The Repository @ St. Cloud State

Open Access Knowledge and Scholarship

Date of Award


Culminating Project Type


Degree Name

Higher Education Administration: Ed.D.


Educational Administration and Higher Education


School of Education

First Advisor

Dr. Jennifer Jones

Second Advisor

Dr. Emeka Ikegwuonu

Third Advisor

Dr. Brittany Williams

Fourth Advisor

Dr. Brian Jones

Creative Commons License

Creative Commons License
This work is licensed under a Creative Commons Attribution-Noncommercial-No Derivative Works 4.0 License.

Keywords and Subject Headings

financial aid, emergency grant, grant, persistence, retention, college


I conducted a correlational quantitative study to determine whether an emergency grant program at a four-year public institution is correlated with increased student persistence, and if students’ socioeconomic status and race are correlated with their likelihood to persist after receiving an emergency grant. I studied how students’ demographics influenced persistence rates based on race, socioeconomic status, gender, first-generation status, age and grade level. I found that Black or African students, students 24 years and older, and first-year students had significantly lower persistence rates than other categories of students after receiving the emergency grant. In comparison, white students, students 23 years or younger, and junior and senior level students had significantly higher persistence rates after receiving the emergency grant compared to other student demographic categories. There were no statistically significant persistence differences for students based on Pell grant eligibility, first-generation status, gender, or other racial categories. This study expands the existing literature on emergency grant programs by adding to the limited research on emergency grant programs at the four-year college level. The results of this study support the continuation of the emergency grant program and inform current emergency grant policies and practices with the goal of further improving college student persistence rates.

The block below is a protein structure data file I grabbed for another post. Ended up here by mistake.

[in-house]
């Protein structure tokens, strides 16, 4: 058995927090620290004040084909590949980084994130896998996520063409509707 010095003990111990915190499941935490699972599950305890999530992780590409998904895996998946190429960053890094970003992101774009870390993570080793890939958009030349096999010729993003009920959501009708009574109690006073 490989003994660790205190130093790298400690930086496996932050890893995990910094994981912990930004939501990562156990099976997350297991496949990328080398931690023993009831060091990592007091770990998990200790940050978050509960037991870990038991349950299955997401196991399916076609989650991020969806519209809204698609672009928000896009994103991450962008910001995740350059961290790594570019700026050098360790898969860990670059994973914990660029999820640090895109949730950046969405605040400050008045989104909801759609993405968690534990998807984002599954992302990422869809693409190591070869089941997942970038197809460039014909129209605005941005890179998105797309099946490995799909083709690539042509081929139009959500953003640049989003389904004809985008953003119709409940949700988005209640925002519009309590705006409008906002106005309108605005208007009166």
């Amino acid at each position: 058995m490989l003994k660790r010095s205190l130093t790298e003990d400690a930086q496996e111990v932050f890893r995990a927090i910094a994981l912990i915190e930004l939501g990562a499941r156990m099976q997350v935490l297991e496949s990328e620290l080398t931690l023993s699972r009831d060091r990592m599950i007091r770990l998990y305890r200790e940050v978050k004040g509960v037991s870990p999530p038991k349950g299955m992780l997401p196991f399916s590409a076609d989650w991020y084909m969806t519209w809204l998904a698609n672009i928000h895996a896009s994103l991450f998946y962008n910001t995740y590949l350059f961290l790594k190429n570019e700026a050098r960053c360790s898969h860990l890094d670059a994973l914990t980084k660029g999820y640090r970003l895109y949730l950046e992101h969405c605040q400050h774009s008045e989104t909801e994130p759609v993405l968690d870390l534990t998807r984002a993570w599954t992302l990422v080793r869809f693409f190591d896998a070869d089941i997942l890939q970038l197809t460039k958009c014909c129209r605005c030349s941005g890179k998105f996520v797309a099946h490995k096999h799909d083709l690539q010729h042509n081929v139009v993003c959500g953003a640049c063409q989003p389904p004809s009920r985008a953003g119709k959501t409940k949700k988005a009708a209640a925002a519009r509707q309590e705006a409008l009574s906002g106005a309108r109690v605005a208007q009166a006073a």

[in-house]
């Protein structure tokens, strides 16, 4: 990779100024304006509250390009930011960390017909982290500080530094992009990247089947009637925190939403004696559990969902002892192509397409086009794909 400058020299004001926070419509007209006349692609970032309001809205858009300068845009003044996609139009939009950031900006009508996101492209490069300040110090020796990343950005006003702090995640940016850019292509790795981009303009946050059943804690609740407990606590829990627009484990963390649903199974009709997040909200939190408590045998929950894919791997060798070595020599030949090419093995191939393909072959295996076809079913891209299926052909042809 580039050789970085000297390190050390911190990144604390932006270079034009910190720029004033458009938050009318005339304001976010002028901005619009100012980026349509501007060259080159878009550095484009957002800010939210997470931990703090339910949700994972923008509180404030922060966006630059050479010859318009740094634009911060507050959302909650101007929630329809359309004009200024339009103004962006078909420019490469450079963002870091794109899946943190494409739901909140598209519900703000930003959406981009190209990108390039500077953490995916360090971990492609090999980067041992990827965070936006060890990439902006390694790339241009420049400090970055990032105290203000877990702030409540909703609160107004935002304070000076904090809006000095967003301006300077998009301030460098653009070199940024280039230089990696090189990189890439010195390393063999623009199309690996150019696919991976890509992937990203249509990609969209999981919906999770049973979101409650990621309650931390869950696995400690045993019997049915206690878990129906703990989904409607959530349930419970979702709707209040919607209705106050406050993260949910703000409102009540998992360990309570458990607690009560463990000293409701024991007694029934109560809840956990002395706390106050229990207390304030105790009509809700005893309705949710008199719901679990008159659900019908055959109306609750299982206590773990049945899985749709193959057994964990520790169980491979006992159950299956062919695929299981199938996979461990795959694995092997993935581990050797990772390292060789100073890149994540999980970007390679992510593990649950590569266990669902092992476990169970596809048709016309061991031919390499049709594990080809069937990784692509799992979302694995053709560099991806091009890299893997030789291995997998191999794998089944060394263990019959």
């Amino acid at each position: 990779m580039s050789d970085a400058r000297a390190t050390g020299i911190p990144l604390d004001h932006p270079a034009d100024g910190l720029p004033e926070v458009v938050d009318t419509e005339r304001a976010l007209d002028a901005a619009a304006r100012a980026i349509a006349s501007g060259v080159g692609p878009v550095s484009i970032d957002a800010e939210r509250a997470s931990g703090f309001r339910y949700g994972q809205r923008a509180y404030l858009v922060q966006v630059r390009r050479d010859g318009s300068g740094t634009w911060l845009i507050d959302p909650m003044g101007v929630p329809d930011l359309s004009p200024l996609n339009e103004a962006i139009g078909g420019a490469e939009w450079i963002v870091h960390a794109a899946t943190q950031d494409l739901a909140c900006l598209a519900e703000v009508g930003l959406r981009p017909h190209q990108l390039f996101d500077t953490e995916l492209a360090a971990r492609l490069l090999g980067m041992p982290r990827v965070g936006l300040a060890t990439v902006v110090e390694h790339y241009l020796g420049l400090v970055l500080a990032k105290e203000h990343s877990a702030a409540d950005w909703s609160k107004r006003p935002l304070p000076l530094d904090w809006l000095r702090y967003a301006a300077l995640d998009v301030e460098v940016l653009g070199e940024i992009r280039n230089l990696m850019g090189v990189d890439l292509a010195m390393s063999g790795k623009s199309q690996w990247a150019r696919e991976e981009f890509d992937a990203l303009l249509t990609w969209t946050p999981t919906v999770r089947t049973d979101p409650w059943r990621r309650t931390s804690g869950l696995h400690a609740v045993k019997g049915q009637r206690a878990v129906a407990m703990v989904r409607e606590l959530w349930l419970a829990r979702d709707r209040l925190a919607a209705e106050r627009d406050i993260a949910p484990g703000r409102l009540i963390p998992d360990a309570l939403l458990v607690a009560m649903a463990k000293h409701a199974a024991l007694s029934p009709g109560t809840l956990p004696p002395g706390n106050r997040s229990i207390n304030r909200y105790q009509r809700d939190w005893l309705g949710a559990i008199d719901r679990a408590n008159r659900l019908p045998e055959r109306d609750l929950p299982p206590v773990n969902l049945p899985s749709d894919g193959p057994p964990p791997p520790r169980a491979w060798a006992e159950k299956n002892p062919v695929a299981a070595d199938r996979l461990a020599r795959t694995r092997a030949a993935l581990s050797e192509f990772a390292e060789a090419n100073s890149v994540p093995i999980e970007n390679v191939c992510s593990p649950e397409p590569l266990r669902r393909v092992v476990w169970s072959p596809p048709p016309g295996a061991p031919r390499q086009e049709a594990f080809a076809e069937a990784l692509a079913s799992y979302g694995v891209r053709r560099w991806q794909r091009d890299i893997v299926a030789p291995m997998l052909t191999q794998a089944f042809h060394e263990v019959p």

I first want to thank my advisor and committee chair, Dr. Jennifer Jones. I could not have asked for a more supportive and understanding advisor to help guide me through this process and get me where I am today. Dr. Jones somehow always found time for me in her busy schedule and truly made this process as painless as possible. No words can describe how appreciative I am of her support and words of encouragement. I also want to thank my dissertation committee: Dr. Emeka Ikegwuonu, Dr. Brittany Williams, and Dr. Brian Jones. Their feedback, edits, and advice helped me become a better researcher and a better writer.

Thank you to all the faculty and staff in the Higher Education Administration program for giving me the information, guidance, and feedback to improve as a writer and a student. A special thanks to the Statistical Consulting and Research Center at St. Cloud State University, specifically Ibrahim Soumare, for his assistance with the statistics for this study. Ibrahim spent countless hours this summer teaching me about logistic regressions and I will be forever grateful of his patience and understanding. Thank you as well to Jake Wellington for his expert statistics advice and helping me understand what questions to ask.

Thank you to Cohort 12 for being my support system and my cheer squad, especially to my fellow BABBs (you know who you are!). Thank you to Dr. Hillary Gokey and Dr. Deb Allen for keeping me on track as I tried to keep up with them both. And thank you to Dr. Marah Jacobson-Schulte for paving the way and sharing their excellent advice and mentorship.

Thank you to Carolyn Nelson for your expert advice and information on emergency grant programs. Thank you to all my coworkers in the financial aid office, especially to my supervisors, Craig Sanderson and Elizabeth Whitcomb, for supporting me in this graduate program. Thank you to my wonderful V-1 Team for being their amazing selves and understanding when my brain was not at 100%. Being a full-time employee and a full-time student is not easy, and I could not have achieved this without their support.

Thank you to my network of friends for keeping me sane and giving me mental escapes from my dissertation stress. A special thanks to Rae and Will Frame, Renee and Hassan Bouchareb, Caro Smith, Briana Rausch, the Quaranteam, and my countless other amazing friends. I am so lucky to have such incredible people in my life.

Thank you to my amazing spouse, Jake. I could not have asked for a better partner and support system. Thank you for always being willing to take on extra household chores and providing extra support and reassurance when I needed it the most. And of course, thank you to Chance M. Sherlock and Watson P. D. Sherlock for their impeccable comedic timing and unlimited cuddles when I need a pick-me-up.

Thank you to my Mom for always being a shoulder to cry on and a sympathetic ear. Finally, thank you to my Dad for giving me this dream in the first place. We talked about this day since preschool, and it kills me every day that you aren’t here to see it happen. Dad- this one is for you. I love you.



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